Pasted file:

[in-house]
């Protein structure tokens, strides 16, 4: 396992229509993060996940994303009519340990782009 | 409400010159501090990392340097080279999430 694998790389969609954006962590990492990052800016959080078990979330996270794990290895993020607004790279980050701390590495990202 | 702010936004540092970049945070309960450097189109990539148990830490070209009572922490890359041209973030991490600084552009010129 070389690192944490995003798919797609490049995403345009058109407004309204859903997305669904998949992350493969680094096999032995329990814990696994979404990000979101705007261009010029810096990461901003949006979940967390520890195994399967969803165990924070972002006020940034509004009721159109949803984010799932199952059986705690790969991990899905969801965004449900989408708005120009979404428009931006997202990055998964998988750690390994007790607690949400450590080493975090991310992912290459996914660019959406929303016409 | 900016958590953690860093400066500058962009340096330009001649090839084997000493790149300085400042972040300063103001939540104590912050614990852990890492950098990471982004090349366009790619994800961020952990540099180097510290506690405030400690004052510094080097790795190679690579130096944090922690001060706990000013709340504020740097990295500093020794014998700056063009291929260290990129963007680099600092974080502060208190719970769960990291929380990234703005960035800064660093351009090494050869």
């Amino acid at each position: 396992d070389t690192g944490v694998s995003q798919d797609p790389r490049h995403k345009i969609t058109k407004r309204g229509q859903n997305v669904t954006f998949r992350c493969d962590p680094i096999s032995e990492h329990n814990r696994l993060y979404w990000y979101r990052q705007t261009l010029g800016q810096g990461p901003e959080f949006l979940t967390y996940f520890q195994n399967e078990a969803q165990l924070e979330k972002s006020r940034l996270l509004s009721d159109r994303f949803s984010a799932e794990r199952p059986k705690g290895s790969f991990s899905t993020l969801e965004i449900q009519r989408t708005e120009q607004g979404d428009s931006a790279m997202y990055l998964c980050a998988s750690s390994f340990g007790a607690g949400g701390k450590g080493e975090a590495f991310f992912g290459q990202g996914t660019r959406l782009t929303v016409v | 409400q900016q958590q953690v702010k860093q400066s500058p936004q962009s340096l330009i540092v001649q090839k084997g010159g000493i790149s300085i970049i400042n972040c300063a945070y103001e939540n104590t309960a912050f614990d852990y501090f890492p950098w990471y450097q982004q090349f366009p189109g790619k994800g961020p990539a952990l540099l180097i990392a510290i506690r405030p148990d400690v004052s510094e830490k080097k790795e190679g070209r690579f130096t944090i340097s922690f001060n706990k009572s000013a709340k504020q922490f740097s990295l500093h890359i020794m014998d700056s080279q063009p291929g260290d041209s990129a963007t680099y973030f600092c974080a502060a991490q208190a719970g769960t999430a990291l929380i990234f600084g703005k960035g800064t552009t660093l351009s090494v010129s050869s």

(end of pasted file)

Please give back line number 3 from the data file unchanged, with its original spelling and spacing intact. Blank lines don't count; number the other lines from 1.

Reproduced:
């Amino acid at each position: 396992d070389t690192g944490v694998s995003q798919d797609p790389r490049h995403k345009i969609t058109k407004r309204g229509q859903n997305v669904t954006f998949r992350c493969d962590p680094i096999s032995e990492h329990n814990r696994l993060y979404w990000y979101r990052q705007t261009l010029g800016q810096g990461p901003e959080f949006l979940t967390y996940f520890q195994n399967e078990a969803q165990l924070e979330k972002s006020r940034l996270l509004s009721d159109r994303f949803s984010a799932e794990r199952p059986k705690g290895s790969f991990s899905t993020l969801e965004i449900q009519r989408t708005e120009q607004g979404d428009s931006a790279m997202y990055l998964c980050a998988s750690s390994f340990g007790a607690g949400g701390k450590g080493e975090a590495f991310f992912g290459q990202g996914t660019r959406l782009t929303v016409v | 409400q900016q958590q953690v702010k860093q400066s500058p936004q962009s340096l330009i540092v001649q090839k084997g010159g000493i790149s300085i970049i400042n972040c300063a945070y103001e939540n104590t309960a912050f614990d852990y501090f890492p950098w990471y450097q982004q090349f366009p189109g790619k994800g961020p990539a952990l540099l180097i990392a510290i506690r405030p148990d400690v004052s510094e830490k080097k790795e190679g070209r690579f130096t944090i340097s922690f001060n706990k009572s000013a709340k504020q922490f740097s990295l500093h890359i020794m014998d700056s080279q063009p291929g260290d041209s990129a963007t680099y973030f600092c974080a502060a991490q208190a719970g769960t999430a990291l929380i990234f600084g703005k960035g800064t552009t660093l351009s090494v010129s050869s």